May 18, 2011
Tardigrades Return To Space Aboard Shuttle Endeavour
A microscopic organism called a tardigrade became the first animal to survive exposure to space when, in 2007, it was launched aboard the European Space Agency's (ESA) Foton-M3 mission, in an experiment to test their ability to survive in the oxygen-deprived space vacuum, reports BBC News.
The little critter prevailed over the sub-zero temperatures and unrelenting solar winds as well as the lack of oxygen.
Genetic studies have shown that tardigrades originally lived in fresh water environments before adapting to living on land, but mainly in moist habitats. Tardigrades earned the title "hardiest animal on Earth" after studies showed the organism was capable of shutting down all of its essential biological processes when conditions are otherwise uninhabitable.
Professor Roberto Guidetti from the University of Modena and Reggio Emilia believe the organism's ability to suspend life and withstand freezing and dehydration may explain why they can survive in space.
"Tardigrades can be found all over the world from the Arctic to the Antarctic, from high mountains to deserts, in urban areas and backyard gardens," he told BBC News. "In terrestrial environments, they always require at least a film of water surrounding their bodies to perform activities necessary for life."
But if conditions change, they are capable of entering in an extreme form of resting known as cryptobiosis. In this state, they are capable of withstanding extremely harsh environments.
On Monday's final launch of the NASA shuttle Endeavour, the tardigrade once again got a ride into space on a new mission: to help scientists understand more about how this extremely hardy organism can survive for short periods in outer space.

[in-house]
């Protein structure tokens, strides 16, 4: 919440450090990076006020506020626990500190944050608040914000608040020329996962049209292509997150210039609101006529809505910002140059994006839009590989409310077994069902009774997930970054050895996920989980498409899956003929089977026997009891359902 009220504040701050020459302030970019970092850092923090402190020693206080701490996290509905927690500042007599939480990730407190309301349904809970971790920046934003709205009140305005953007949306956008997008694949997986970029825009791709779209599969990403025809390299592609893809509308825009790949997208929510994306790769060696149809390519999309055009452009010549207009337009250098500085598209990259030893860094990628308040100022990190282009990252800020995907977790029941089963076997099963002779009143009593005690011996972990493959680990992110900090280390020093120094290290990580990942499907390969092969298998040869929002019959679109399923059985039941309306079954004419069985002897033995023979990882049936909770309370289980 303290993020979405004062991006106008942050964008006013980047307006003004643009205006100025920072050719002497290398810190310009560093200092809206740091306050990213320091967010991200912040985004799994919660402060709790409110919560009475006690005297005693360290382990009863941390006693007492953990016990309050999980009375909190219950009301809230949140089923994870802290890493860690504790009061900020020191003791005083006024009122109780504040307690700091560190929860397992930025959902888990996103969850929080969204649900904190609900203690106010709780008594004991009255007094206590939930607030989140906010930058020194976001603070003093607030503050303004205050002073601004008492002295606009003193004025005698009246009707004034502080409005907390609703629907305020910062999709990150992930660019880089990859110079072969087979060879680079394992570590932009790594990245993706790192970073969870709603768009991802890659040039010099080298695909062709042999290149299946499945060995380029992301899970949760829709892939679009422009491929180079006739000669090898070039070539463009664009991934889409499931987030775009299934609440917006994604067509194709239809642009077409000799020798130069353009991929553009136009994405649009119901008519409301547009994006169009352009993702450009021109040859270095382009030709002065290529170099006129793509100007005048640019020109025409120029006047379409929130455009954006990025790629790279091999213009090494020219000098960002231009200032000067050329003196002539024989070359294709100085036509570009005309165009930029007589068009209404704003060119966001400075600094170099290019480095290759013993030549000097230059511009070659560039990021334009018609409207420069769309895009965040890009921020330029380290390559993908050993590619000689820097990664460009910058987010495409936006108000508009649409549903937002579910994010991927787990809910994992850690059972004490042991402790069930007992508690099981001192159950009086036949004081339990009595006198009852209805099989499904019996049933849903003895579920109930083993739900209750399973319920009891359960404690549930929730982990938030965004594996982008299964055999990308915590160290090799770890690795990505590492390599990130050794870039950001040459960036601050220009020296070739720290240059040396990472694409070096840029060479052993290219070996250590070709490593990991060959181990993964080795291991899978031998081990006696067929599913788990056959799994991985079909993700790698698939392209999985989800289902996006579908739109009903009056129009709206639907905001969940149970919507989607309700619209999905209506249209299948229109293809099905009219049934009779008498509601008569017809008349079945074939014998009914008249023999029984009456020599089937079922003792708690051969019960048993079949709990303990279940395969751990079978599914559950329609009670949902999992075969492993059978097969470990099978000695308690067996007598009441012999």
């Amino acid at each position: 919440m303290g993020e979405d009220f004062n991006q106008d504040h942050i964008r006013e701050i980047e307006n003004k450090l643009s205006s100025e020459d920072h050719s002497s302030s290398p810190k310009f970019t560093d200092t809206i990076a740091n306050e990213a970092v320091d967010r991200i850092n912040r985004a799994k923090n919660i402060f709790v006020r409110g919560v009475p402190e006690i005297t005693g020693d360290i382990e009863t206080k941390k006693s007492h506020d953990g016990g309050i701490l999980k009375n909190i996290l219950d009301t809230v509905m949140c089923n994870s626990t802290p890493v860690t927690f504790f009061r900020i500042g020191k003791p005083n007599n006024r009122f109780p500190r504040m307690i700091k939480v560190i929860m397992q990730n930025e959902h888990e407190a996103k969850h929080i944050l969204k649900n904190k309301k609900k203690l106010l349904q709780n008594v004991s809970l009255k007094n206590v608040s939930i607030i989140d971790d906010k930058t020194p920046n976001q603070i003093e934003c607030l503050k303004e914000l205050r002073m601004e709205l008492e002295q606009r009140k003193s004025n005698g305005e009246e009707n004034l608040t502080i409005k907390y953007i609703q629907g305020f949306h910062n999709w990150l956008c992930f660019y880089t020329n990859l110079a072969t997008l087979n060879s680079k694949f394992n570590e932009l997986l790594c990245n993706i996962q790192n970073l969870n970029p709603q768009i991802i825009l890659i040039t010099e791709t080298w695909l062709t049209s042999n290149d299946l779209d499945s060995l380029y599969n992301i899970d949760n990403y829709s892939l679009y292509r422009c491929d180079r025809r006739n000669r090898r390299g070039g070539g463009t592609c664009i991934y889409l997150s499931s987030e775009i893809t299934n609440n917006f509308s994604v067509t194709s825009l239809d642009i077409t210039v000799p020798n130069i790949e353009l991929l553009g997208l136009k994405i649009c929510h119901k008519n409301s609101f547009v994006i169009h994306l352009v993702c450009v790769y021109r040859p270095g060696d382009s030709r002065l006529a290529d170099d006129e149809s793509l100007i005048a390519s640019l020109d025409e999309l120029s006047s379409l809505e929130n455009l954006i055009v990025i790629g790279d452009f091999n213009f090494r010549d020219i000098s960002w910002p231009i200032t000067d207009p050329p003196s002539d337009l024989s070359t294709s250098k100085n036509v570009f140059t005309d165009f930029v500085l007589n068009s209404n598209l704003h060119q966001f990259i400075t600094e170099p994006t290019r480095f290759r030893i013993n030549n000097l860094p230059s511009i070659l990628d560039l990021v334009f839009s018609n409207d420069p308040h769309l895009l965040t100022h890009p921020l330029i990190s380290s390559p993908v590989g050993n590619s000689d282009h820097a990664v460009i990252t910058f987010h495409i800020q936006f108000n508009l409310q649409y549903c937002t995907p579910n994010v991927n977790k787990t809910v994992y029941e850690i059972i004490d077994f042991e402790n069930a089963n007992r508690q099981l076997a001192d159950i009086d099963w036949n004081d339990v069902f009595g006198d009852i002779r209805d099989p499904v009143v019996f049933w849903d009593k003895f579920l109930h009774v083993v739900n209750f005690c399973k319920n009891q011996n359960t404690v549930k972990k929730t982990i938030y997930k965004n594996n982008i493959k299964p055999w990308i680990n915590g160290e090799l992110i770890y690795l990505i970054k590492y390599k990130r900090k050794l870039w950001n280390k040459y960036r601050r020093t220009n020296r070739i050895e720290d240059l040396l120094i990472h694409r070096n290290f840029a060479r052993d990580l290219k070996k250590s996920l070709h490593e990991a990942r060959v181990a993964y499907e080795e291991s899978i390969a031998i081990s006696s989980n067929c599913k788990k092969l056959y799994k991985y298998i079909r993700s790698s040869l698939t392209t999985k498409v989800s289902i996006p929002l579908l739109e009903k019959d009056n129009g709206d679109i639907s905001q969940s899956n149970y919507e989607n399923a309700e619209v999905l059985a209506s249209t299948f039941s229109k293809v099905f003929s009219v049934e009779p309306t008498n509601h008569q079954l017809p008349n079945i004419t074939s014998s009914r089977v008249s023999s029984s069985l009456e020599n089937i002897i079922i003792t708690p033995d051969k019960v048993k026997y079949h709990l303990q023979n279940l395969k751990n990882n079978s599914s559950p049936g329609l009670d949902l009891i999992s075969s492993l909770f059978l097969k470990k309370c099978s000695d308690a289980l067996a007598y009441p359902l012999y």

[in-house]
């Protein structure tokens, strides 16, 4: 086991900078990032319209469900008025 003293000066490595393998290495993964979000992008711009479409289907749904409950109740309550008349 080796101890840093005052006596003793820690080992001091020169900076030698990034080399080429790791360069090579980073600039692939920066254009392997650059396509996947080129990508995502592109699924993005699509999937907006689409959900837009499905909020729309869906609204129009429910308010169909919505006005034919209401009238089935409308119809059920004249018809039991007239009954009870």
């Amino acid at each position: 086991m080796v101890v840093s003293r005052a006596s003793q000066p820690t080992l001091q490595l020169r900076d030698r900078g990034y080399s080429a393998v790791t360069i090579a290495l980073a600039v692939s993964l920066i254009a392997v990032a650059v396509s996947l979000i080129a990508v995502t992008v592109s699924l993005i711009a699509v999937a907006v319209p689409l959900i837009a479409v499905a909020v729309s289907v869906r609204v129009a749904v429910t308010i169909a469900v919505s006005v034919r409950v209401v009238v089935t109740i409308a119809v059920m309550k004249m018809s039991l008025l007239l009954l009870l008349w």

The tardigrade joins other organisms selected to be part of a project on extreme survival.
The mission, called Project Biokis, is sponsored by the Italian Space Agency and plans to investigate the impact of short-duration spaceflight on a number of microscopic organisms. Seven experiments will be included in the project, which will study how the effects of spaceflight affects organisms on a molecular level.
The astronauts will use molecular biology to evaluate any changes in the organisms' genetic information, and also study how cells physically adapt to extreme dehydration, caused by the vacuum of space, and damage caused by cosmic radiation.
The Tardkiss experiment, one of the planned projects of the mission, will expose colonies of tardigrade to different levels of ionizing radiation, determined using a dosimeter, at different points during the mission.
The results from the Tardkiss experiment will help researchers to determine how radiation dosage effects the way cells work.
Exposure to the conditions found in space induces rapid changes in living systems, said Guidetti.
The Tardkiss study could help researchers such as Professor Guidetti develop techniques to protect other organisms, including humans, from the extreme conditions found in space. It may also help with the future long-term goal of extending the explanation of the Solar System.
On the Net: